We all know the images and tropes associated with influencers that we associate, but not many people seem to understand who they are. It's easy to gain a lot of followers with the advent of social media and become a self-proclaimed influencer, but if you don't influence and engage your audience, you're not an influencer.
Influencer marketing is a form of social media marketing where brands work with online influencers to promote their products and services. Influencer marketing leverages the reach of existing influencers who have built large followings and strong brand awareness in a specific niche to support your brand, support your products and create content with the intention of increasing brand awareness and boosting sales.
“Commitment looks high, but many believe the bubble is bursting, and we're all a bit tired of being influenced.”
A crucial component of an effective influencer marketing campaign is to build a trustworthy relationship with a relevant influencer that is in tune with your audience's needs and desires and that they look for when making purchasing decisions.
In recent years, brands have realized that influencer marketing can be an effective way to attract millennials and Gen Z. While Instagram and TikTok are the largest, brands also use other social media platforms for influencer marketing. As the market has grown and matured, more and more agencies emerged to simplify and streamline the influencer marketing process for brands and influencers.
College marketing groups can connect your brand to college students through their network of brand ambassadors and social media influencers. Influencers with an active Gen Z audience can help to share specific, targeted messages that stimulate the growth of your brand community and help to create a space for Gen Zers to interact and share their experiences with your brand.
"Influencers' use and reaching is an important marketing area for many brands, and it is becoming more important than ever to tap into the reach of different demographics on social media to create effective messages and reach people it means to reach."
Since the beginning of the 2010s, influencer marketing has been an excellent opportunity to increase brand awareness and restore consumer confidence. With a generation that has launched the concept of social media influencers, it is not surprising that millennials prefer them to traditional marketing. The best influencer marketing campaigns appear to work best when brands work intuitively with influencers that tell stories on behalf of the brand.
For the first time, brands invested in influencer marketing, and it felt like a gamble, one that didn't generate ROI.
In addition, many people who described themselves as influencers gave the rest of the industry a bad name with unfair claims.
While most people reacted negatively, most influencers who went a little too far should have been more aware of the damage they were doing to the brands they were working with.
Types of Influencers
There are many types of influencers that we have found that simply no longer exist and brands are dealing with micro-influencers (see definition for example) who focus on conveying a message that agrees with many on social media or Gurus personal brand (see a lawyer ). In both cases, younger users (millennials and Gen Zers) demand genuine, authentic content from brands and influencers.
Influencers have a niche and expertise that their followers can attract, and trust in them is half the battle for brands trying to promote their products to new consumers.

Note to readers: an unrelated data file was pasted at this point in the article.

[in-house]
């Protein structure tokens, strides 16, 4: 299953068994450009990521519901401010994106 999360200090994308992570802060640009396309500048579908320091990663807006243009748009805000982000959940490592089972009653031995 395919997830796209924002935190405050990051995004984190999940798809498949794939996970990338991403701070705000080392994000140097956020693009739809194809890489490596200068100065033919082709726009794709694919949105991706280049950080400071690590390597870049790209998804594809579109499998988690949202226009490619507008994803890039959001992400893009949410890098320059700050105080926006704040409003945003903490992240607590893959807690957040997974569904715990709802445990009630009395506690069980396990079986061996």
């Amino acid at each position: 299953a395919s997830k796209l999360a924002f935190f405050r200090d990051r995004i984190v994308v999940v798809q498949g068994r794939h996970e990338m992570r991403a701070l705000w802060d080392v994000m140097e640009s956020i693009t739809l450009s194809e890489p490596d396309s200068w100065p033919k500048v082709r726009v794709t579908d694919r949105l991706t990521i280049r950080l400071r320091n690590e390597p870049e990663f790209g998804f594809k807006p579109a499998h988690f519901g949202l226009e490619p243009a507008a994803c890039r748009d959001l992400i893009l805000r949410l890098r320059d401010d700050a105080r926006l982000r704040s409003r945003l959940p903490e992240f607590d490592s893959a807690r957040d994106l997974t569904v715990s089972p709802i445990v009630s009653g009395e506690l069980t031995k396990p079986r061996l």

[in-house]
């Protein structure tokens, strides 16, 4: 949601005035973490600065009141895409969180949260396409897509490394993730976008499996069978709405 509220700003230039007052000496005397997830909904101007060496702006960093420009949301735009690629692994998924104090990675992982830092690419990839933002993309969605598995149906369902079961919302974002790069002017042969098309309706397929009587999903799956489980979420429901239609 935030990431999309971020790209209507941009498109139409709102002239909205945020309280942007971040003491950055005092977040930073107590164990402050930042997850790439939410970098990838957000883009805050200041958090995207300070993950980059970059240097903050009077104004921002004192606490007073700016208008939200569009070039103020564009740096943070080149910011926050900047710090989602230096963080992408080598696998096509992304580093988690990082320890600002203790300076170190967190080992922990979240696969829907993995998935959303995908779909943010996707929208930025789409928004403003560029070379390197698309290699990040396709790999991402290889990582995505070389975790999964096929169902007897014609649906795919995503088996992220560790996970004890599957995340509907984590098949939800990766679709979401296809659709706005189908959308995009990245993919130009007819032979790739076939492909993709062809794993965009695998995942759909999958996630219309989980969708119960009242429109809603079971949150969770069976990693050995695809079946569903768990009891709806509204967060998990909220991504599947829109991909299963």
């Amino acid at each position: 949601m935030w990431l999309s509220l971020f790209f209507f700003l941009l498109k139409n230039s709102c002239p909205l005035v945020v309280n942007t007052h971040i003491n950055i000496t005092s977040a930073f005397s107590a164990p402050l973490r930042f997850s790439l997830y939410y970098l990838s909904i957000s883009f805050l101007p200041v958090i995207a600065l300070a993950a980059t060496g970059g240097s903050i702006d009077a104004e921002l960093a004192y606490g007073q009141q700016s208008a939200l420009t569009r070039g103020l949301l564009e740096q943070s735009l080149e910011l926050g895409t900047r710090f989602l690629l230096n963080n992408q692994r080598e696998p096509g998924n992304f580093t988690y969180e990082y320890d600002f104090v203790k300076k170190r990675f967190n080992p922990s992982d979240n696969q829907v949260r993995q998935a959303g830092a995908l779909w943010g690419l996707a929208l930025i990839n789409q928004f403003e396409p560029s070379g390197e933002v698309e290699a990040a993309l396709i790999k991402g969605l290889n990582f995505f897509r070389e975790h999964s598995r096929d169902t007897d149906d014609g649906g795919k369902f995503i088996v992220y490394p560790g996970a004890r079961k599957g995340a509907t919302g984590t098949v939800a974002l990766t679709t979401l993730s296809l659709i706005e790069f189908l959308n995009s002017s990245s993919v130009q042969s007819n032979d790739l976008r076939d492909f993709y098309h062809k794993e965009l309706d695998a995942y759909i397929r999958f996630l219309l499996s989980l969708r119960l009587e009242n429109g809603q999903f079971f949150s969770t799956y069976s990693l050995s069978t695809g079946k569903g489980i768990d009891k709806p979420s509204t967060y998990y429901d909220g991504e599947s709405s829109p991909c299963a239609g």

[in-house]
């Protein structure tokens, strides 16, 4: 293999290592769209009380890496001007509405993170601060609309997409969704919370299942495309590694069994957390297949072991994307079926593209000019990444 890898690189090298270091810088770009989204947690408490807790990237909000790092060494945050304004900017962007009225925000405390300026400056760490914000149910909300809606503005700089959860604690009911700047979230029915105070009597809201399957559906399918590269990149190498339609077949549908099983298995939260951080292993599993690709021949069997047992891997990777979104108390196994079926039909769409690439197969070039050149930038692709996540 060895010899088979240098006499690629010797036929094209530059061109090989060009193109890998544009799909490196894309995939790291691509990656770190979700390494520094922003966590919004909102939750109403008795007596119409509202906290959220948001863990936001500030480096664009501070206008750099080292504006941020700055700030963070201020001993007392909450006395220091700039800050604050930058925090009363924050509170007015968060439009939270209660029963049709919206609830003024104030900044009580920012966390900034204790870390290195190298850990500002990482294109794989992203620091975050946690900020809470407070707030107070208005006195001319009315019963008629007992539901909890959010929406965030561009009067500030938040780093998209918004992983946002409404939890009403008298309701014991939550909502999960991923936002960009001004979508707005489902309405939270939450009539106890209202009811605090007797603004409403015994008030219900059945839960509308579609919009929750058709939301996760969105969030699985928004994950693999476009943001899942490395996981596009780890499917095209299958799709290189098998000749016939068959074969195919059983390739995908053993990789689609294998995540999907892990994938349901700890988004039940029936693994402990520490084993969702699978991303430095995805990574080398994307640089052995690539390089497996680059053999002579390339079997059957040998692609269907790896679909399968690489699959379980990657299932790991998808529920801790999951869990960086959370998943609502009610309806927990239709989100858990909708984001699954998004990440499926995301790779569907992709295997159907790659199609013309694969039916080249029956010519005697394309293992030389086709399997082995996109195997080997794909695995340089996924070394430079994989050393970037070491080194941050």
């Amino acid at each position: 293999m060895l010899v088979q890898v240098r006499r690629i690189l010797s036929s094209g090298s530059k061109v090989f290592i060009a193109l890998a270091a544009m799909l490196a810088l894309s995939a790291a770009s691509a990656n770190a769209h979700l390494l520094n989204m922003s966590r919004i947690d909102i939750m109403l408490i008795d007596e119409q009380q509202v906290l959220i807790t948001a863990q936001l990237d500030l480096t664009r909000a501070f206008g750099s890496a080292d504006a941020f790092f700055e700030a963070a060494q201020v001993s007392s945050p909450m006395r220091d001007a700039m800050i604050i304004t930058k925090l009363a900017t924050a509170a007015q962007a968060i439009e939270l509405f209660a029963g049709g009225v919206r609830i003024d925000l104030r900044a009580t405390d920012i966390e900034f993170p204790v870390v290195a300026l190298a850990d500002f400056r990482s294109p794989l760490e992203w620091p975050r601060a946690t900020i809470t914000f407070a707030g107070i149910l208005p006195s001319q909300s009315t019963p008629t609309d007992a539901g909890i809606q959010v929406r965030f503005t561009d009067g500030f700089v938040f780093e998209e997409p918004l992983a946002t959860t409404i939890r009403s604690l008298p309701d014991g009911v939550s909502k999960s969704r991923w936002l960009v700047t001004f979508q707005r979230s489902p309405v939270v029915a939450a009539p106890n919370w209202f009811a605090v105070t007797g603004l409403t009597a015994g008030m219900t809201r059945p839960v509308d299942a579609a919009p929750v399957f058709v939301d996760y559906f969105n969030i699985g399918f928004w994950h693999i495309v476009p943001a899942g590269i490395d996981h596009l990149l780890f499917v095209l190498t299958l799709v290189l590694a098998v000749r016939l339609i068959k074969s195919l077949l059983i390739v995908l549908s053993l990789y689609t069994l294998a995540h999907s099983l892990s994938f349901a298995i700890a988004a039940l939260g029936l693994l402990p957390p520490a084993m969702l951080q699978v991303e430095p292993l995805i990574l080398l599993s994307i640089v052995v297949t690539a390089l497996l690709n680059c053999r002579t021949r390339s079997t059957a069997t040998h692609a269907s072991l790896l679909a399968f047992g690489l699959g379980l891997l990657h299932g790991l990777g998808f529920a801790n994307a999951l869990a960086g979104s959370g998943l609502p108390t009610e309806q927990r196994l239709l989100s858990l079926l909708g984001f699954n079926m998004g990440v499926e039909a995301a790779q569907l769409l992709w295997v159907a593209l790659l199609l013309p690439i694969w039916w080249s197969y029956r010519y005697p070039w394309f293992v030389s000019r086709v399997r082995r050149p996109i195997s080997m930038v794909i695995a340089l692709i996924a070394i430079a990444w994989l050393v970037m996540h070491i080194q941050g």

As a result of their research, they believe that influencers in the 10k-100k follower range are micro-influencers and that brands should not focus influencer marketing on celebrities with large followers but low engagement. We are beginning to see a shift away from social media influencers and toward creators and people interested in products. While influencers are built in the same way as macro-influencers, their followers do not reach the same level.
Business people on social media are not only fed up with the demands of influencers, but it also seems that the produced aspects of their posts are less effective today.
A recent Hypebeast report discovered that influencers have less influence over their audience - one influencer was open to selling 36 shirts to his two million followers while others were exposed for cheating on their audience.
Influencer marketing has become the antithesis of authenticity in many ways, the inversion of the image which fuels followers by "imagination in the first place. As social media has become a garbage dump for sponsored posts and ads, social media users are quick to attack influencer brands they see as lacking authenticity.
Be it the Slacktivism campaign against Kony 2012, the Greenwash DuPont movement or the Exxon Mobil environmental initiative: Many influencer brands and organizations are willing to appropriate meaningful concerns and interests to build their online audience.
What worries me is the trend of influencers and brands pretending to address the world's most important concerns to be in the spotlight for a moment.
Millennials trust social influencers because they perceive them as authentic. Brands prefer to build long-term relationships with influencers so they see influencer marketing as an ongoing thing in terms of campaigns. To increase authenticity, you must prioritize data points in the influencer marketing process (e.g. Influencer identification, measurement and reporting), select the best channel partners and engage again in ongoing campaigns to increase authenticity.
We know that it is the generation that is America's largest consumer bloc and that is why we created this white book to help you understand that generation, how their profile differs from millennials, and how their mindset and social media can influence your influencer marketing strategy.